Physical Chemistry Seminar: Dr. Antoine Kahn, Princeton University

November 08, 2018 - 01:00 PM - 02:00 PM
Speaker: 
Dr. Antoine Kahn
" Electron spectroscopy and the study of metal halide perovskite surfaces and interfaces"

 

 

  

 The formidable promises of the “re-discovered” class of organic/inorganic metal halide perovskites (MHP) such as methylamonium lead tri-iodide (MAPbI3), and the rapid and steady rise in device performance achieved with these materials over the past seven years, have triggered a flurry of research all over the world. This talk reviews our efforts to understand key surfaces and interfaces of these materials. We first report a combined ultra-violet/inverse photoemission spectroscopy (UPS/IPES) - DFT study of the surface electronic structure of several 3D-MHPs, e.g., MAPbI3, MAPbBr3, and CsPbBr3, which yield valence and conduction band edge positions (VBM, CBM), ionization energy and electron affinity (IE, EA), energy gap. An unusually low density of states is found at the VBM of these materials, with potential consequences on device physics. We then look at recent measurements of the electronic structure of MHP interfaces with hole and electron transport layers used for carrier extraction/blocking in photovoltaic devices. Specifically, the role of p-doping is investigated in the case of interfaces between the HTL poly(triarylamine) (PTAA) and CsPbBr3.  We then turn to two-dimensional metal halide perovskites (2D-MHP) and present electronic structure measurements on several 2D butylammonium methylammonium lead iodide and bromide compounds, BA2MAn-1PbnI3n+1, n=1 - 4. XRD, AFM, UV-vis absorption, and UPS/IPES spectroscopies are used to investigate these compounds.  Their single-particle gap is obtained from UPS/IPES results, and compared with optical absorption measurements to deduce an exciton binding energy (EB). In agreement with previous results, EB is found to be large for n=1 and 2 (390 and 110 meV, respectively), but drops rapidly for n=3 and above. Finally, a simple model is presented to justify the electron and hole levels and the single particle gap in these quantum wells structures.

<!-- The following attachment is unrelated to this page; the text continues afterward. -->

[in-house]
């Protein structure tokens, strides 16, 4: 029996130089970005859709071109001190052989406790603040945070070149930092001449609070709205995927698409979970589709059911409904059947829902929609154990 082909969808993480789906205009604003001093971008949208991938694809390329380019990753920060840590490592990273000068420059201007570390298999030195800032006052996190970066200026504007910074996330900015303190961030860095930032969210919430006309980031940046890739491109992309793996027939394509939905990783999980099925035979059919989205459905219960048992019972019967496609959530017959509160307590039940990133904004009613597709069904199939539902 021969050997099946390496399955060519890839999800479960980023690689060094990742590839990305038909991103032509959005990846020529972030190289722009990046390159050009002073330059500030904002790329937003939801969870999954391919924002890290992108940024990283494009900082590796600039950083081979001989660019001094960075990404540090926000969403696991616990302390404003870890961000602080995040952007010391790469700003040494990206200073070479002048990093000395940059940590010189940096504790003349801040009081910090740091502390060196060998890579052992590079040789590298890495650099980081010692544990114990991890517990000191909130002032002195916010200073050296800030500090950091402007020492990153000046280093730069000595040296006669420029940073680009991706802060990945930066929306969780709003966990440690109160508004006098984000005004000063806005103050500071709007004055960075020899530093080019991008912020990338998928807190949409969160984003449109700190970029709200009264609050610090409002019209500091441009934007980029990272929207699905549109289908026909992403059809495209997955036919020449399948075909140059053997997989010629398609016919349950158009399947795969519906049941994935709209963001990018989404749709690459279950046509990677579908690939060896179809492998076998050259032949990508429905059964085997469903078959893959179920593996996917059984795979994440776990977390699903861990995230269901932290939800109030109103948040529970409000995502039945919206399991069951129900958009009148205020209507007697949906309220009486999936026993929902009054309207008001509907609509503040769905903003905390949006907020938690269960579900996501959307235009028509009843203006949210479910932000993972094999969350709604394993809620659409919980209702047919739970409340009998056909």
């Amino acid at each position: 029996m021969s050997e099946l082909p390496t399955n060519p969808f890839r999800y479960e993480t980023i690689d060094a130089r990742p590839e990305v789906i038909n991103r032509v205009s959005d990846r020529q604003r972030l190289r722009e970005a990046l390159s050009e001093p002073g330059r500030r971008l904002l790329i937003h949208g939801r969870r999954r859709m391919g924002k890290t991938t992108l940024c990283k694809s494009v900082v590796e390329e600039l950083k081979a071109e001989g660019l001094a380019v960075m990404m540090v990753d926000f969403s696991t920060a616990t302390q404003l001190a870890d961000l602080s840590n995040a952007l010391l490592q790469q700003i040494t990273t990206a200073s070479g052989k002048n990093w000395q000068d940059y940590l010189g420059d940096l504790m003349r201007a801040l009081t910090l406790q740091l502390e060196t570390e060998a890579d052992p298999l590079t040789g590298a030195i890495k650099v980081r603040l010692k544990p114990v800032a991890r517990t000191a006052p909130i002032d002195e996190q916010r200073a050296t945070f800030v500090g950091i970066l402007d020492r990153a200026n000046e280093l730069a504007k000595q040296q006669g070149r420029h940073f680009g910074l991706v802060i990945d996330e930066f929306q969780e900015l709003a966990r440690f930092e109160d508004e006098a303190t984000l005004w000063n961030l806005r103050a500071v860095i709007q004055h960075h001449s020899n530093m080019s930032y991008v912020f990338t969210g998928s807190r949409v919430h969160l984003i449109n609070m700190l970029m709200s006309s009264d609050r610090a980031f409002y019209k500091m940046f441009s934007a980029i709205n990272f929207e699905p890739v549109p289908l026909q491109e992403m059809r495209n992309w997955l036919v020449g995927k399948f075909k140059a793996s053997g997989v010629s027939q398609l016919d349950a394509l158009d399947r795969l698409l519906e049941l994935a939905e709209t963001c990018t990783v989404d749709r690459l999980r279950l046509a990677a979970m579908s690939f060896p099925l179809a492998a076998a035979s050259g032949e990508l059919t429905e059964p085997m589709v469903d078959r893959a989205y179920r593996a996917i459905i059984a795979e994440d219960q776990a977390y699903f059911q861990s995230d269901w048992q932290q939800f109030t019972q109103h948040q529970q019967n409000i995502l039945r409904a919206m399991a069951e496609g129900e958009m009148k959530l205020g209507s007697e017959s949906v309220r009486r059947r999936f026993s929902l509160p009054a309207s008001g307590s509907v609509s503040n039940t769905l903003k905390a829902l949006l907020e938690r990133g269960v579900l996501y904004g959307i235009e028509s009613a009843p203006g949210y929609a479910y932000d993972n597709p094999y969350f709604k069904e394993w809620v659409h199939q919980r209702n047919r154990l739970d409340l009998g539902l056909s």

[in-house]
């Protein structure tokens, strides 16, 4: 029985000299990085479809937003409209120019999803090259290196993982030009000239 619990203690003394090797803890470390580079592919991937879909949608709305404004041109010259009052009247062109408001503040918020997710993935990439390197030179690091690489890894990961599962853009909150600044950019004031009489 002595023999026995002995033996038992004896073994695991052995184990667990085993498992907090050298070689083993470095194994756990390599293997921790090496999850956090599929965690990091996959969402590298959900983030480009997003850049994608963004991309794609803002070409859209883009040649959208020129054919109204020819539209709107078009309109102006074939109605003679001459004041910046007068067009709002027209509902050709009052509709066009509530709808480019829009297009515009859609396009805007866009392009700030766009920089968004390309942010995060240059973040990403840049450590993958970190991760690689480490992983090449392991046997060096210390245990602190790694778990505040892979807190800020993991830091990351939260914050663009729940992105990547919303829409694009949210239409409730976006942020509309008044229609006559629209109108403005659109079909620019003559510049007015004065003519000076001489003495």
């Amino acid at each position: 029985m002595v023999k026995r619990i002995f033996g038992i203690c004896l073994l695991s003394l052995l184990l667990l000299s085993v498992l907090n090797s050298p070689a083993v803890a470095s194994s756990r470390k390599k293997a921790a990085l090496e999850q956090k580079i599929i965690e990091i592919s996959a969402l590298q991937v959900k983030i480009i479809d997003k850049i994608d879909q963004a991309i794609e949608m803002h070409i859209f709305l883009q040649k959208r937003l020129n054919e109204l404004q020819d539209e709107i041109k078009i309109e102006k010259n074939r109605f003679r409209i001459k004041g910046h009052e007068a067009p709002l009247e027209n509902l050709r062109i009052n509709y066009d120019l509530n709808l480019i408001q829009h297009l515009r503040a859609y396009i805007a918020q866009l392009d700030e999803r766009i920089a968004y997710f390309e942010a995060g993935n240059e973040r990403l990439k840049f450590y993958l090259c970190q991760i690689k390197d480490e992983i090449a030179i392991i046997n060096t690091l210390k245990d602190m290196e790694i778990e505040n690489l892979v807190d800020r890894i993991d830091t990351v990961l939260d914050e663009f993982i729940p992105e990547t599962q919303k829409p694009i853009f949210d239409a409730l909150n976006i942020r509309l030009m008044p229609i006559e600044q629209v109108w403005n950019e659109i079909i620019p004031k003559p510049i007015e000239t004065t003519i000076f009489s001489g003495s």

Location: 

Carol Lynch Lecture Hall

Chemistry Complex

Host: Dr. Rappe

inquiries rvargas@sas.upenn.edu

Department of Chemistry

231 S. 34 Street, Philadelphia, PA 19104-6323

215.898.8317 voice | 215.573.2112 fax | web@chem.upenn.edu